PuzzleErasersI just have to say a massive thank you to the pianist, teacher and composer Diane Hidy for introducing me to Japanese Puzzle Erasers!!  She has been advocating them for years but I had never seen them in the UK until the wonderful day when Paperchase opened a branch in Worcester! I was browsing for a gift for my son’s clarinet teacher and suddenly saw them hanging temptingly on the wall. My fellow customers probably gave me funny looks behind my back as I squealed with delight. Yes, I know! I’m clearly crackers.

Why was I so excited? Well I just knew they would work wonderfully with my DoReMi Piano students.

DoReMi Piano starts by introducing students, via the concept of high and low, to the pitches, solfa or singing names of “so” and “mi”. These two pitches are the easiest for beginner musicians to sing since they commonly occur in many playground songs and of course the irritating “ner ner” taunt! The students learn to sing these pitches through songs and games. Then they learn where to find them on the keyboard.

Once students are confident with these two pitches they are ready to add a third pitch “la” which also commonly occurs in playground songs and taunts.

Some students apply these pitches to the keyboard with ease. Others have more trouble. Any key on the keyboard can be “so“, which means there are many correct locations. We start with the black keys to limit the options and eventually we move to the white keys. This is where the puzzle erasers come in!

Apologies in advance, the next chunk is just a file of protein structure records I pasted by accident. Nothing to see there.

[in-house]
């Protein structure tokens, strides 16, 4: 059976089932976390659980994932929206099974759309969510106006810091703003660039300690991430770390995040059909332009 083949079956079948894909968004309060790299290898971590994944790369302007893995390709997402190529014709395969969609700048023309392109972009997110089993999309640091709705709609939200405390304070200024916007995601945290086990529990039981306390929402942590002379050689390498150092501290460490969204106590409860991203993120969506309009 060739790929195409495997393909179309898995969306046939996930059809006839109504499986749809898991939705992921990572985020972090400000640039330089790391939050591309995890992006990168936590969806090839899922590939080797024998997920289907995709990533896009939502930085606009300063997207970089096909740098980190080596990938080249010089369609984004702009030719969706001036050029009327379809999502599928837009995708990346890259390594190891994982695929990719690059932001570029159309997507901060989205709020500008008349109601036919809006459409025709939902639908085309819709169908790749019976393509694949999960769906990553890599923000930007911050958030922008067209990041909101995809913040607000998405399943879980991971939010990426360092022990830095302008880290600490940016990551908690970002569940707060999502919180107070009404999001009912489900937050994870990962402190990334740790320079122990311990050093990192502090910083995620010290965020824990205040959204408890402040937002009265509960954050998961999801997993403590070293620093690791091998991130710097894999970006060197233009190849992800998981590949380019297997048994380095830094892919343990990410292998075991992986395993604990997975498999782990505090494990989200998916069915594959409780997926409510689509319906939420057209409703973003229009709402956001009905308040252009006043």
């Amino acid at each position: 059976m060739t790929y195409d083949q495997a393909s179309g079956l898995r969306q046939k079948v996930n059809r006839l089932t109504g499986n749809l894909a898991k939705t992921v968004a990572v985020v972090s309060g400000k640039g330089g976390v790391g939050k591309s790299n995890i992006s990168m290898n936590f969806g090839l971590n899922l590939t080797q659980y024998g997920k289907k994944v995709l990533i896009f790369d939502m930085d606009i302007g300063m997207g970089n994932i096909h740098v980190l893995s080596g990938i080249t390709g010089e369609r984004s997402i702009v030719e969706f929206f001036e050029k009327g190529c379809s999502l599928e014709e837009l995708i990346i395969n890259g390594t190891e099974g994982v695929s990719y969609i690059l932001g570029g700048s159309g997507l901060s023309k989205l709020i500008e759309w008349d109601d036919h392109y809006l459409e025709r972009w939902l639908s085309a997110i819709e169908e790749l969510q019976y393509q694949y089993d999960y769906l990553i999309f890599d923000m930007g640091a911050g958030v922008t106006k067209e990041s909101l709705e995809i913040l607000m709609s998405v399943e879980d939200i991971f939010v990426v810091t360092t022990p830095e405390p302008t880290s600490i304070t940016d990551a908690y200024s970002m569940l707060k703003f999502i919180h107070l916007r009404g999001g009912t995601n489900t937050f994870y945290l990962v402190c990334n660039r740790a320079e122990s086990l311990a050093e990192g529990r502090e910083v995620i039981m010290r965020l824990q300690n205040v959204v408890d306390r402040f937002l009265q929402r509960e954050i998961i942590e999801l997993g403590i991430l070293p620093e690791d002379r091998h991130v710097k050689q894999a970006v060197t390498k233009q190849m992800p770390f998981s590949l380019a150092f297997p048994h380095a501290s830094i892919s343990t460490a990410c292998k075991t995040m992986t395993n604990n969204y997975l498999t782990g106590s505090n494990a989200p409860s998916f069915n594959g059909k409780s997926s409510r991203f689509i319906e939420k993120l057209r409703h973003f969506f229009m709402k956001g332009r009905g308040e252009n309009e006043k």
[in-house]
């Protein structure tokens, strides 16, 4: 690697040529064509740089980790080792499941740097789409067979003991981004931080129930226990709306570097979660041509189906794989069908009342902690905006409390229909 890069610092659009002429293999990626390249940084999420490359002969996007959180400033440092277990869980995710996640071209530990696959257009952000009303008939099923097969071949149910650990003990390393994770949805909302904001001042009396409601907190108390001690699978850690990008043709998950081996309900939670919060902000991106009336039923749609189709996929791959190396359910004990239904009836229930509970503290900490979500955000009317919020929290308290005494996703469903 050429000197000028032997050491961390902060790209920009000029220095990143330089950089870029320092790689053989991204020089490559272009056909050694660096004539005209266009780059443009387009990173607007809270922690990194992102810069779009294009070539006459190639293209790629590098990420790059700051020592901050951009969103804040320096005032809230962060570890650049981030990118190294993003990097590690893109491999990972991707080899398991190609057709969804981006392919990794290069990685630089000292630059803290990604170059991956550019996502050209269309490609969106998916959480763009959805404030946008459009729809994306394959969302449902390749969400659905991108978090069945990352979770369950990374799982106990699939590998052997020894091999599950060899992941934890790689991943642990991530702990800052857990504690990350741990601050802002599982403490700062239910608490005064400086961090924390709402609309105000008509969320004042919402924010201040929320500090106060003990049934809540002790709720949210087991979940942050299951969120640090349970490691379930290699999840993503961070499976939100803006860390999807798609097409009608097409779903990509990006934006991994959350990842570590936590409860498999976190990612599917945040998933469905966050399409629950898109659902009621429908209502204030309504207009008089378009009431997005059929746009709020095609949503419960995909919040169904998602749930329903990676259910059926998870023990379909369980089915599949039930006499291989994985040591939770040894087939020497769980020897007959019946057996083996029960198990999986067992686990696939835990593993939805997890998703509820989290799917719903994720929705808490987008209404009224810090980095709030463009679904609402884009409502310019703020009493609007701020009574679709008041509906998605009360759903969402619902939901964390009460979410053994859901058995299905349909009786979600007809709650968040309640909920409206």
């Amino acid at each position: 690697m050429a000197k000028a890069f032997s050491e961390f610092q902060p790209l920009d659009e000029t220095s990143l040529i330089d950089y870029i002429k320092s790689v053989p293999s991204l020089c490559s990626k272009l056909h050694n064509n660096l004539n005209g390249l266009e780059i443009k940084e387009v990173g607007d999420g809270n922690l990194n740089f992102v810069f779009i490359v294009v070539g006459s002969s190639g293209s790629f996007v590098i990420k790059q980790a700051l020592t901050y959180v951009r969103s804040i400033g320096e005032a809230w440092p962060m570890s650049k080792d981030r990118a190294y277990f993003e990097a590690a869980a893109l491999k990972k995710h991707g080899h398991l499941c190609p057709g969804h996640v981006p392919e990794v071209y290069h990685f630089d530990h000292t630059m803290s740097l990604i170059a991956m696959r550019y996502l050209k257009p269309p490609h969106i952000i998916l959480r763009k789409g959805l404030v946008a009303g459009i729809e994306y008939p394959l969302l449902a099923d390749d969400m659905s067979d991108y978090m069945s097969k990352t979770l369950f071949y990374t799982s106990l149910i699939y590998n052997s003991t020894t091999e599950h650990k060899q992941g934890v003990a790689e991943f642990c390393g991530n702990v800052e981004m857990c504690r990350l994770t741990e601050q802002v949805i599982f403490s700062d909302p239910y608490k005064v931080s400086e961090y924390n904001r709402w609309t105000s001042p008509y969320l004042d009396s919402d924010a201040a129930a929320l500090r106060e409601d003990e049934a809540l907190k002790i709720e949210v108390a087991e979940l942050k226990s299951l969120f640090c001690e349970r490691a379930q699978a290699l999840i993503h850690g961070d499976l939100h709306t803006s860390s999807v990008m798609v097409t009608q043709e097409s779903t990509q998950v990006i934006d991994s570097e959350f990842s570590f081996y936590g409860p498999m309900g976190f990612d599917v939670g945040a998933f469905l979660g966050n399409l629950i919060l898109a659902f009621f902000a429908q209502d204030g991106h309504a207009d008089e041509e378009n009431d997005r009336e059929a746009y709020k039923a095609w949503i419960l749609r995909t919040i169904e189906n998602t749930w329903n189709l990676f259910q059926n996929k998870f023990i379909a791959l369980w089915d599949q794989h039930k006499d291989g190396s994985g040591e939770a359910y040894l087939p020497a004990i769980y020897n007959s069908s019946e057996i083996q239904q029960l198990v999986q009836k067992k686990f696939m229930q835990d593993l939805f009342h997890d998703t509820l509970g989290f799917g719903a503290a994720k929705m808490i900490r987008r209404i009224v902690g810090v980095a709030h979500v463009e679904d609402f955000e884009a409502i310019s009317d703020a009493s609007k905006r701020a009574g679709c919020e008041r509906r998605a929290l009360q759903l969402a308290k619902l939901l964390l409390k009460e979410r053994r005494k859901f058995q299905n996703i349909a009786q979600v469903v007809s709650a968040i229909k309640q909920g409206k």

Puzzle Erasers on Black KeysFor students struggling with the locations of “la”, “so” and “mi” we can use the cute animals to find our keys. We build them up by starting with “so”, then “mi”, then “la”. They love choosing from my bag of “friends”. This student has placed the tiger on “so”, the piggy on “mi” and the cow on “la”.

You can see how the animals sit nicely on the keys and if they’re played gently they don’t fall off. Plus they are kinder to the keys than the Lego mini-figures I had been using!

Puzzle Erasers on White KeysBut that’s not all they can do! When the student is ready to move to the white keys, they make it really easy to show how “la”, “so” and “mi” can move. One animal can’t move on its own though, if one moves they all have to move. Getting the students to move the animals themselves gives them an understanding of the nature of transposition. Not that we use that term just yet! If they make a mistake, all they need to do is play the keys and they soon hear the problem.

So thanks Diane, on behalf of my students and myself. Our lessons are not only full of joy, they are also more effective.